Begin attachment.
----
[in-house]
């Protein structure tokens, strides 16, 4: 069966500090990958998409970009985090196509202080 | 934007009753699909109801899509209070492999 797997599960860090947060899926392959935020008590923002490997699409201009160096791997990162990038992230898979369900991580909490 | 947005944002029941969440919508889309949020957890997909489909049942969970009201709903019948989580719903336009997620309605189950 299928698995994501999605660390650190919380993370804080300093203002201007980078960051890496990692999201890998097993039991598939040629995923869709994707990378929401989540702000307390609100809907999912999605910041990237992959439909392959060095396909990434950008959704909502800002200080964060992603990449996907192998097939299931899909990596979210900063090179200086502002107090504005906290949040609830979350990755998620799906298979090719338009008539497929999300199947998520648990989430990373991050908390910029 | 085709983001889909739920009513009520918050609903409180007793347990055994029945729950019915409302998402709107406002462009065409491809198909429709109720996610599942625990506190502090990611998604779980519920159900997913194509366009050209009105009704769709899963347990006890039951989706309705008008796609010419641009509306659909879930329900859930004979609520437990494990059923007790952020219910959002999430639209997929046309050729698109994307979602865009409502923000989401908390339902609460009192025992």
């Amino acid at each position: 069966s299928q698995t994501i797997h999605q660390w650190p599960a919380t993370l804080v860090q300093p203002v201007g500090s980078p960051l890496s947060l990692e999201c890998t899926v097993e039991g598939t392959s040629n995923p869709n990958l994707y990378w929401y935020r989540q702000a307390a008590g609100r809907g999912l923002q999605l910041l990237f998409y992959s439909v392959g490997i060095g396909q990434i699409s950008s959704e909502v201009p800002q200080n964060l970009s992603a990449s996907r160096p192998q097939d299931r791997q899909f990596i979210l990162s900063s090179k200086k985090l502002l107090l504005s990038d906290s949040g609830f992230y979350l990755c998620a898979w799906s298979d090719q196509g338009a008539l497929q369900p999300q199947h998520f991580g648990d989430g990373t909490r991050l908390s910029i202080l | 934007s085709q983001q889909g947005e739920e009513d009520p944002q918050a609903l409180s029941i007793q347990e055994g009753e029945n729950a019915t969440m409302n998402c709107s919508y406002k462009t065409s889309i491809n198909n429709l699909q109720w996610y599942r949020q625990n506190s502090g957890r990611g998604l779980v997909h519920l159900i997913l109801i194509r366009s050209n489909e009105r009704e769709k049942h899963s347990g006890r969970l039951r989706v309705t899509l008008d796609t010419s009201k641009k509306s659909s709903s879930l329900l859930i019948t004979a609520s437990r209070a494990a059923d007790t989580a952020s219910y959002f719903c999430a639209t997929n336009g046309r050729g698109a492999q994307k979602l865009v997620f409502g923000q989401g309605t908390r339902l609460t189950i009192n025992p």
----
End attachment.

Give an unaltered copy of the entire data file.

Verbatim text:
[in-house]
């Protein structure tokens, strides 16, 4: 069966500090990958998409970009985090196509202080 | 934007009753699909109801899509209070492999 797997599960860090947060899926392959935020008590923002490997699409201009160096791997990162990038992230898979369900991580909490 | 947005944002029941969440919508889309949020957890997909489909049942969970009201709903019948989580719903336009997620309605189950 299928698995994501999605660390650190919380993370804080300093203002201007980078960051890496990692999201890998097993039991598939040629995923869709994707990378929401989540702000307390609100809907999912999605910041990237992959439909392959060095396909990434950008959704909502800002200080964060992603990449996907192998097939299931899909990596979210900063090179200086502002107090504005906290949040609830979350990755998620799906298979090719338009008539497929999300199947998520648990989430990373991050908390910029 | 085709983001889909739920009513009520918050609903409180007793347990055994029945729950019915409302998402709107406002462009065409491809198909429709109720996610599942625990506190502090990611998604779980519920159900997913194509366009050209009105009704769709899963347990006890039951989706309705008008796609010419641009509306659909879930329900859930004979609520437990494990059923007790952020219910959002999430639209997929046309050729698109994307979602865009409502923000989401908390339902609460009192025992």
């Amino acid at each position: 069966s299928q698995t994501i797997h999605q660390w650190p599960a919380t993370l804080v860090q300093p203002v201007g500090s980078p960051l890496s947060l990692e999201c890998t899926v097993e039991g598939t392959s040629n995923p869709n990958l994707y990378w929401y935020r989540q702000a307390a008590g609100r809907g999912l923002q999605l910041l990237f998409y992959s439909v392959g490997i060095g396909q990434i699409s950008s959704e909502v201009p800002q200080n964060l970009s992603a990449s996907r160096p192998q097939d299931r791997q899909f990596i979210l990162s900063s090179k200086k985090l502002l107090l504005s990038d906290s949040g609830f992230y979350l990755c998620a898979w799906s298979d090719q196509g338009a008539l497929q369900p999300q199947h998520f991580g648990d989430g990373t909490r991050l908390s910029i202080l | 934007s085709q983001q889909g947005e739920e009513d009520p944002q918050a609903l409180s029941i007793q347990e055994g009753e029945n729950a019915t969440m409302n998402c709107s919508y406002k462009t065409s889309i491809n198909n429709l699909q109720w996610y599942r949020q625990n506190s502090g957890r990611g998604l779980v997909h519920l159900i997913l109801i194509r366009s050209n489909e009105r009704e769709k049942h899963s347990g006890r969970l039951r989706v309705t899509l008008d796609t010419s009201k641009k509306s659909s709903s879930l329900l859930i019948t004979a609520s437990r209070a494990a059923d007790t989580a952020s219910y959002f719903c999430a639209t997929n336009g046309r050729g698109a492999q994307k979602l865009v997620f409502g923000q989401g309605t908390r339902l609460t189950i009192n025992p």